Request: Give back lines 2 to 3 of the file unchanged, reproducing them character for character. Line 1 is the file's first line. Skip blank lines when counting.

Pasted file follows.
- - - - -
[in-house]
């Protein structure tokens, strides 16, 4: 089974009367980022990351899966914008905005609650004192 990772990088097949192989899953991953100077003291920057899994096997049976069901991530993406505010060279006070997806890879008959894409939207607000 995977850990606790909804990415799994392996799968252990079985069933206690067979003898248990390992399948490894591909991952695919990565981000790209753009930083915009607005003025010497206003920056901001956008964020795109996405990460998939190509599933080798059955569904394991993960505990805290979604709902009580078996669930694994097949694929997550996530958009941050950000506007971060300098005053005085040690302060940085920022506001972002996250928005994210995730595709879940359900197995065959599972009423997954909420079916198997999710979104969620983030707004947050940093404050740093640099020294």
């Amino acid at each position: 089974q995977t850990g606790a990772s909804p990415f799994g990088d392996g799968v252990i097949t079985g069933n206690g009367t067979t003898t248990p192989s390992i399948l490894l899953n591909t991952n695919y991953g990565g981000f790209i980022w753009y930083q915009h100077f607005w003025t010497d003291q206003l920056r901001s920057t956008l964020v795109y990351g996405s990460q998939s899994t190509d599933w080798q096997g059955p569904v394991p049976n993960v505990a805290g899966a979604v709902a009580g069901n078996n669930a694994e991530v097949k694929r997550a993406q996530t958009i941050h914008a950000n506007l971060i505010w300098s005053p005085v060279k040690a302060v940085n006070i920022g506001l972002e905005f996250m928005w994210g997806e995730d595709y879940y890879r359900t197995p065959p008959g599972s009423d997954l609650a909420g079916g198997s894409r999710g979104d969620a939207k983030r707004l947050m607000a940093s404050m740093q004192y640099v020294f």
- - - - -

């Protein structure tokens, strides 16, 4: 089974009367980022990351899966914008905005609650004192 990772990088097949192989899953991953100077003291920057899994096997049976069901991530993406505010060279006070997806890879008959894409939207607000 995977850990606790909804990415799994392996799968252990079985069933206690067979003898248990390992399948490894591909991952695919990565981000790209753009930083915009607005003025010497206003920056901001956008964020795109996405990460998939190509599933080798059955569904394991993960505990805290979604709902009580078996669930694994097949694929997550996530958009941050950000506007971060300098005053005085040690302060940085920022506001972002996250928005994210995730595709879940359900197995065959599972009423997954909420079916198997999710979104969620983030707004947050940093404050740093640099020294």
């Amino acid at each position: 089974q995977t850990g606790a990772s909804p990415f799994g990088d392996g799968v252990i097949t079985g069933n206690g009367t067979t003898t248990p192989s390992i399948l490894l899953n591909t991952n695919y991953g990565g981000f790209i980022w753009y930083q915009h100077f607005w003025t010497d003291q206003l920056r901001s920057t956008l964020v795109y990351g996405s990460q998939s899994t190509d599933w080798q096997g059955p569904v394991p049976n993960v505990a805290g899966a979604v709902a009580g069901n078996n669930a694994e991530v097949k694929r997550a993406q996530t958009i941050h914008a950000n506007l971060i505010w300098s005053p005085v060279k040690a302060v940085n006070i920022g506001l972002e905005f996250m928005w994210g997806e995730d595709y879940y890879r359900t197995p065959p008959g599972s009423d997954l609650a909420g079916g198997s894409r999710g979104d969620a939207k983030r707004l947050m607000a940093s404050m740093q004192y640099v020294f």